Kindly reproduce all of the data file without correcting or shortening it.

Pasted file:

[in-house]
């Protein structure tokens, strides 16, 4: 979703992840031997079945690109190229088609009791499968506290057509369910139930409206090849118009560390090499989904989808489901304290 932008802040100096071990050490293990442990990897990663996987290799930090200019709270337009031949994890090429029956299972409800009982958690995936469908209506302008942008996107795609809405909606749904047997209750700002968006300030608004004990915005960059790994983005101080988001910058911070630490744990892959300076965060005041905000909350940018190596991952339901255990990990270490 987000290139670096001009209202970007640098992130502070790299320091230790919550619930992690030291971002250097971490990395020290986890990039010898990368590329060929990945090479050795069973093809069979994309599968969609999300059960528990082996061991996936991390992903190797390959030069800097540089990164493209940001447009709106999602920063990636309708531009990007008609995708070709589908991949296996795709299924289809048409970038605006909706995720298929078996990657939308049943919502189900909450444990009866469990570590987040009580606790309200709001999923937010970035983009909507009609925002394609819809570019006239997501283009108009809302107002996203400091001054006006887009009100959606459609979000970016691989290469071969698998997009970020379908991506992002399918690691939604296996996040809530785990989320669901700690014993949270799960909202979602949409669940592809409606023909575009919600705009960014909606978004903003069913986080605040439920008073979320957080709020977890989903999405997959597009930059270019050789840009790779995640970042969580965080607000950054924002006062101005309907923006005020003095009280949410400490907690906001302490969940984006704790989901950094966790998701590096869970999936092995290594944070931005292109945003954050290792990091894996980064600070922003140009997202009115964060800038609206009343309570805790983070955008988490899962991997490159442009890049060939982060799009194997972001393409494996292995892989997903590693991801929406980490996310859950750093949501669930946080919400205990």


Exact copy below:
[in-house]
């Protein structure tokens, strides 16, 4: 979703992840031997079945690109190229088609009791499968506290057509369910139930409206090849118009560390090499989904989808489901304290 932008802040100096071990050490293990442990990897990663996987290799930090200019709270337009031949994890090429029956299972409800009982958690995936469908209506302008942008996107795609809405909606749904047997209750700002968006300030608004004990915005960059790994983005101080988001910058911070630490744990892959300076965060005041905000909350940018190596991952339901255990990990270490 987000290139670096001009209202970007640098992130502070790299320091230790919550619930992690030291971002250097971490990395020290986890990039010898990368590329060929990945090479050795069973093809069979994309599968969609999300059960528990082996061991996936991390992903190797390959030069800097540089990164493209940001447009709106999602920063990636309708531009990007008609995708070709589908991949296996795709299924289809048409970038605006909706995720298929078996990657939308049943919502189900909450444990009866469990570590987040009580606790309200709001999923937010970035983009909507009609925002394609819809570019006239997501283009108009809302107002996203400091001054006006887009009100959606459609979000970016691989290469071969698998997009970020379908991506992002399918690691939604296996996040809530785990989320669901700690014993949270799960909202979602949409669940592809409606023909575009919600705009960014909606978004903003069913986080605040439920008073979320957080709020977890989903999405997959597009930059270019050789840009790779995640970042969580965080607000950054924002006062101005309907923006005020003095009280949410400490907690906001302490969940984006704790989901950094966790998701590096869970999936092995290594944070931005292109945003954050290792990091894996980064600070922003140009997202009115964060800038609206009343309570805790983070955008988490899962991997490159442009890049060939982060799009194997972001393409494996292995892989997903590693991801929406980490996310859950750093949501669930946080919400205990």